yeah it's kinda tough when you have 250+ OSS projects, inevitably some get messed up over time and I merge broken shit haha
—the maintainer of n
, a node package manager, in reaction to merging a pull request that caused people to have their bin, lib, share and include directories rm -rfed
from /usr/local (https://github.com/visionmedia/n/issues/86
I see a lot of people, particularly from the node community, sing the praises of throwing open source software at the wall to see what sticks. Their argument is that, hey, I'm providing this for free, so the world is better off because there is now more software in it.
No. This is wrong. The world is worse off. There is a limited amount of oxygen in the room for a given solution. Every time you release a new project, you are taking time and attention away from another project that might serve people's needs better. Especially if you're someone like TJ, whose star power will tend to attract people over other projects that, while perhaps better maintained, do not have a famous developer behind them.
If you decide to publicly release a new tool, do it because you truly believe that your approach is sufficiently better than everything else, because otherwise you're causing fragmentation for no reason. And if you release, don't release more than you can realistically maintain. Remember, real people are using this software. Human beings. And they will come to depend on it.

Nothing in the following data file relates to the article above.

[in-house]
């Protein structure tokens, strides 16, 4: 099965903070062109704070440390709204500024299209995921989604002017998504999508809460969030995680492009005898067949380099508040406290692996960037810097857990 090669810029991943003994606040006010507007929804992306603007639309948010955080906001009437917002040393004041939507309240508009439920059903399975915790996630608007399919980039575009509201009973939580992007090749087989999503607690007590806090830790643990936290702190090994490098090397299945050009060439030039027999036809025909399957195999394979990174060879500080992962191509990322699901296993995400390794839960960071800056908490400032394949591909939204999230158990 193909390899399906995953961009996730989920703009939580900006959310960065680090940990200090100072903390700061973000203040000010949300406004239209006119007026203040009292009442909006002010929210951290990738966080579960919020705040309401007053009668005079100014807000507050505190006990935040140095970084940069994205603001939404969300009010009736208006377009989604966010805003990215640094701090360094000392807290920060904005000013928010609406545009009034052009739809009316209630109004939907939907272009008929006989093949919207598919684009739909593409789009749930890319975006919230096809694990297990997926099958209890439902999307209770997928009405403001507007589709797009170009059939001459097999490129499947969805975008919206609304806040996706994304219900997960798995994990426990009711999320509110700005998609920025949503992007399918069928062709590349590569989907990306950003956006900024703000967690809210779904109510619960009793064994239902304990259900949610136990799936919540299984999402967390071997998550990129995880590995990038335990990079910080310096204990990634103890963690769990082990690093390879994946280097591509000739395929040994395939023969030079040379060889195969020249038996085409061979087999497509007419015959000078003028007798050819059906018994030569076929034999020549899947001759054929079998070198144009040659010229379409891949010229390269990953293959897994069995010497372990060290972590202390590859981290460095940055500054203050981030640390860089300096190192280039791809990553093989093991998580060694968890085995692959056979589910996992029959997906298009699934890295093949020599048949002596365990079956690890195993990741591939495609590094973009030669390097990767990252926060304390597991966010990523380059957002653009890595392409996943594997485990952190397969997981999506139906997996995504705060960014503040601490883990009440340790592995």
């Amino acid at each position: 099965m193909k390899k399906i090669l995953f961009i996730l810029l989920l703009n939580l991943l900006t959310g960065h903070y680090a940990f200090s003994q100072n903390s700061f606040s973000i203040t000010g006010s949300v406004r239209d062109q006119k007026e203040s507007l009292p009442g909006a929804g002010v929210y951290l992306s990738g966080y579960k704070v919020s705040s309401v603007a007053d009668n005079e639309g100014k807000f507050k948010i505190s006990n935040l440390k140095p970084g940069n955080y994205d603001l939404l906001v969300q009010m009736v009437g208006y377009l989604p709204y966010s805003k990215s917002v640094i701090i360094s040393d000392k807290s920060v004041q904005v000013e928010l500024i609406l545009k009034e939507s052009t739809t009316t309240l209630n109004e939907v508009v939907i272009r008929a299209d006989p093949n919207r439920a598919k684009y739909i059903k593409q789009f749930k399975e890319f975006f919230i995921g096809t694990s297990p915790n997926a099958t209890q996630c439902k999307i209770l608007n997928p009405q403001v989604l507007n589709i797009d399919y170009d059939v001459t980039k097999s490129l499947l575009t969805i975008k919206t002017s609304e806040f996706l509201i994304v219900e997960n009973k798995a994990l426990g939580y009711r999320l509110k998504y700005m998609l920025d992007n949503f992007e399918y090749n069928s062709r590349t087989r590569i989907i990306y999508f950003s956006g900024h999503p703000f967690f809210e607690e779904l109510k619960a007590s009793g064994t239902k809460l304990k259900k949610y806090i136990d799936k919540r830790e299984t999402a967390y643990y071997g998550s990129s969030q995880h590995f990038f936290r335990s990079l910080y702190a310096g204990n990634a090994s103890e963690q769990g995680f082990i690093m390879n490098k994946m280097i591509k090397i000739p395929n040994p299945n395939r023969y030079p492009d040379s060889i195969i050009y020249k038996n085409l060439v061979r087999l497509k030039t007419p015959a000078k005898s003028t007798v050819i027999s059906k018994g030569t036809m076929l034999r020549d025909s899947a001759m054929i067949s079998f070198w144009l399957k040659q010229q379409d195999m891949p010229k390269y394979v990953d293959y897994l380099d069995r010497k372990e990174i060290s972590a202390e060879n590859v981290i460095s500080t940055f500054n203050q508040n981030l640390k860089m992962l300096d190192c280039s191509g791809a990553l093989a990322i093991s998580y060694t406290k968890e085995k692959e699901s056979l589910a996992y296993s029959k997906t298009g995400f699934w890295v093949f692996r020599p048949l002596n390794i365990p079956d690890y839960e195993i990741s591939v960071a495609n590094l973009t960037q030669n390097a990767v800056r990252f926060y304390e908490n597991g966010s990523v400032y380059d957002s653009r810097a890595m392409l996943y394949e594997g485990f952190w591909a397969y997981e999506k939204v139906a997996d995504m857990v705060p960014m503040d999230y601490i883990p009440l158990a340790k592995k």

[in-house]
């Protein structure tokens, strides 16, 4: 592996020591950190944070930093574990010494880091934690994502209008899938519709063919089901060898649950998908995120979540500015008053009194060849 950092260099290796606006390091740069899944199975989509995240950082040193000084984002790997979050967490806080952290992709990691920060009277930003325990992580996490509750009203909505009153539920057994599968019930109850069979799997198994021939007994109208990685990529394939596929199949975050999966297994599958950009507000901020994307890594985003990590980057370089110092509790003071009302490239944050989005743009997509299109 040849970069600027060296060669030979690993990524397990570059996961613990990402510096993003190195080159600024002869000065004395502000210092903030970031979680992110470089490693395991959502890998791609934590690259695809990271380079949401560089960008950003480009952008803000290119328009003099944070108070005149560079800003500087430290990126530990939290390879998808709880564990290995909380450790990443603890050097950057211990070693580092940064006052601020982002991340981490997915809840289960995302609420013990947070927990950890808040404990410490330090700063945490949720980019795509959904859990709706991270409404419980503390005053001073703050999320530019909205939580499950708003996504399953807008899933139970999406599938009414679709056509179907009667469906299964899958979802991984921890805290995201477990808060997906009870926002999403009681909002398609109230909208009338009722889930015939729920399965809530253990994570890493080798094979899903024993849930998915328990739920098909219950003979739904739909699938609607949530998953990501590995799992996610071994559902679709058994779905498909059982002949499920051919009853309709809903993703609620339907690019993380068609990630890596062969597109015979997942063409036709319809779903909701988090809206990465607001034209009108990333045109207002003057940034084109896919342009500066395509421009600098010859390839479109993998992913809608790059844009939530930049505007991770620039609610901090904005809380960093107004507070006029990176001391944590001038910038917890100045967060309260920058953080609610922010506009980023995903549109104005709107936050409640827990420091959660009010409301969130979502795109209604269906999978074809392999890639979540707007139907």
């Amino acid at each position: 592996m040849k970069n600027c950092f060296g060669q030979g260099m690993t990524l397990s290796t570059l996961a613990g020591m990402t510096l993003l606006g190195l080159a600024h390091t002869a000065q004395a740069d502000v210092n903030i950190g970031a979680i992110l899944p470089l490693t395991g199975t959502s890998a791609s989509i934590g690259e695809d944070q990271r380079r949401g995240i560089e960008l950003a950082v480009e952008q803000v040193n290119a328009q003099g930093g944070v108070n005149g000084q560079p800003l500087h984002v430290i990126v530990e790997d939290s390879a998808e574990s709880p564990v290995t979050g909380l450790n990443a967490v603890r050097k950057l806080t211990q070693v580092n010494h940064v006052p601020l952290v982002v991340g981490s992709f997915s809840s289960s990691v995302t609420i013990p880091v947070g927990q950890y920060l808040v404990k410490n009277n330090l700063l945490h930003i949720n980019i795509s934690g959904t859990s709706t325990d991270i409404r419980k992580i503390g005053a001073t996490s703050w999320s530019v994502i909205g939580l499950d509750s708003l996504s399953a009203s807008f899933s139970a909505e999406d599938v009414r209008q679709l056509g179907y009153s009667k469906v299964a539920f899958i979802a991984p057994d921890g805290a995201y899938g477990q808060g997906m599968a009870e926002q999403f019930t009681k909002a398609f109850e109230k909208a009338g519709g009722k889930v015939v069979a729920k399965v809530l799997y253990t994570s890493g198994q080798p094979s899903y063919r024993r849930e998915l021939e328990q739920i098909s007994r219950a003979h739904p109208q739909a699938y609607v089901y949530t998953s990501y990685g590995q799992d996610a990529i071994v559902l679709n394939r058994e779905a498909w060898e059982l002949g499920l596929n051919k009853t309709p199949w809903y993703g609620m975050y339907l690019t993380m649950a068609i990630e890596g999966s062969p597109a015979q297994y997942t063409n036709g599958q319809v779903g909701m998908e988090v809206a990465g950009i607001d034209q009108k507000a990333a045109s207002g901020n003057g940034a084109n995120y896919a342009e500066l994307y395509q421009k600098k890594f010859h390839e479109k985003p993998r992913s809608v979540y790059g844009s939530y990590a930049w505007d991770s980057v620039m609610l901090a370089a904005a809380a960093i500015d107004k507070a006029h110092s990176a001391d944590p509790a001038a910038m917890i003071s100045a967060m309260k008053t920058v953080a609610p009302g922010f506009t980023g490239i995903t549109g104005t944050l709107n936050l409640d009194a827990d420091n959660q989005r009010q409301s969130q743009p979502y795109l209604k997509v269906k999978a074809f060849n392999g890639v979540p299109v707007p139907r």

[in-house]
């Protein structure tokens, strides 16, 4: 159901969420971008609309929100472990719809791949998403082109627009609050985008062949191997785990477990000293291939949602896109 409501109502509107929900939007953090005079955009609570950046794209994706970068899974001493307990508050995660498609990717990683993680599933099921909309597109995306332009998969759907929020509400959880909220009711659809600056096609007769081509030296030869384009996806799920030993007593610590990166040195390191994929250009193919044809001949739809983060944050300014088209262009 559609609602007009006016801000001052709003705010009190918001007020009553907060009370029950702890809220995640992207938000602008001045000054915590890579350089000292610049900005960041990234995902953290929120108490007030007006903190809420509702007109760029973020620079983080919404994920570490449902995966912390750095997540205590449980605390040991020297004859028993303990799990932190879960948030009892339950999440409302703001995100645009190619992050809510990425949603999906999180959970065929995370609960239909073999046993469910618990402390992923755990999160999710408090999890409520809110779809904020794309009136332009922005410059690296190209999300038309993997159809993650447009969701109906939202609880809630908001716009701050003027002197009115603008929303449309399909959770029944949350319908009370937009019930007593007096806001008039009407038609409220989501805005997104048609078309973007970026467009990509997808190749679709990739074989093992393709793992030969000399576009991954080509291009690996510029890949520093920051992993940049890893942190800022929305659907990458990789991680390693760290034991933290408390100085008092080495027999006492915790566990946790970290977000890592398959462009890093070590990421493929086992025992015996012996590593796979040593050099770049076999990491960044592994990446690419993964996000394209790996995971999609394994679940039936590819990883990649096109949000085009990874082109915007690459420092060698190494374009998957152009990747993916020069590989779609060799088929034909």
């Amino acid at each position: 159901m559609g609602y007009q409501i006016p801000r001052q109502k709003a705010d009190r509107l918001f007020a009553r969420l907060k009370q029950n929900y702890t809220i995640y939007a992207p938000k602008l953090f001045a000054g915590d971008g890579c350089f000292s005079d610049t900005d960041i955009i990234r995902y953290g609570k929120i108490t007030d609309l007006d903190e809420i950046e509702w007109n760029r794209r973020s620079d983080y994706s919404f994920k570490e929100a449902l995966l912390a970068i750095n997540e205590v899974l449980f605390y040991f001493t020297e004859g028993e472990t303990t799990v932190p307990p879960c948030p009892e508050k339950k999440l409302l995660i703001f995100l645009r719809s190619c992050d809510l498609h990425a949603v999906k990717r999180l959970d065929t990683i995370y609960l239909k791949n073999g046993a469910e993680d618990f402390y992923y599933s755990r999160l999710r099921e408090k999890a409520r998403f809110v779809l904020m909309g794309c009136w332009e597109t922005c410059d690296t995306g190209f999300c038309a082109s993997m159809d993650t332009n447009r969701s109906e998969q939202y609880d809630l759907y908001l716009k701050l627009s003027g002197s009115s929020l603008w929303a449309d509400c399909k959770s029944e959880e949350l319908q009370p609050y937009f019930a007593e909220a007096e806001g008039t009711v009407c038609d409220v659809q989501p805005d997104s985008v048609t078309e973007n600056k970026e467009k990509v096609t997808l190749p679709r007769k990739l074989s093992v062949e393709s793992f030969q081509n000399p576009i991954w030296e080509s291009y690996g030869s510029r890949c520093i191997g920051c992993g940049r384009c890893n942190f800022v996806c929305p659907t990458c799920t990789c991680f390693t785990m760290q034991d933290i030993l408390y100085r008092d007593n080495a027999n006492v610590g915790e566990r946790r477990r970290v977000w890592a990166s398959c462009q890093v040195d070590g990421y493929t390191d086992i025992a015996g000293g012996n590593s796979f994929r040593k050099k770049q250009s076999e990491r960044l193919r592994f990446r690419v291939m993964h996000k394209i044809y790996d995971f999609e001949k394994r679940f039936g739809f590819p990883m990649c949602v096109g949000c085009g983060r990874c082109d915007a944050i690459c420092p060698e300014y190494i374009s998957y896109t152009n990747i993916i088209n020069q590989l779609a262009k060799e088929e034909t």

And if you don't have the time or inclination to maintain a project, don't just blindly merge pull requests. It is far better to let potentially bad PRs pile up than to merge to get it over with; especially because it means that it might be YOU that is now responsible for data loss or security vulnerabilities.
Maybe some people don't care, because fuck it, I'm giving it away for free. But I don't think this strategy is tenable long-term, and I think it's poisonous, and I don't want to be part of a community where it's true.
Of course we are all human and we all make mistakes. But I want people who use open source software to be able to trust that, as the maintainer, I will put every ounce of effort I can into delivering a quality product.
Releasing open source software is a responsibility, but I think it takes maturity to realize that. When it comes to whether to release an open source project, I like to ask myself: What would +Chris Eppstein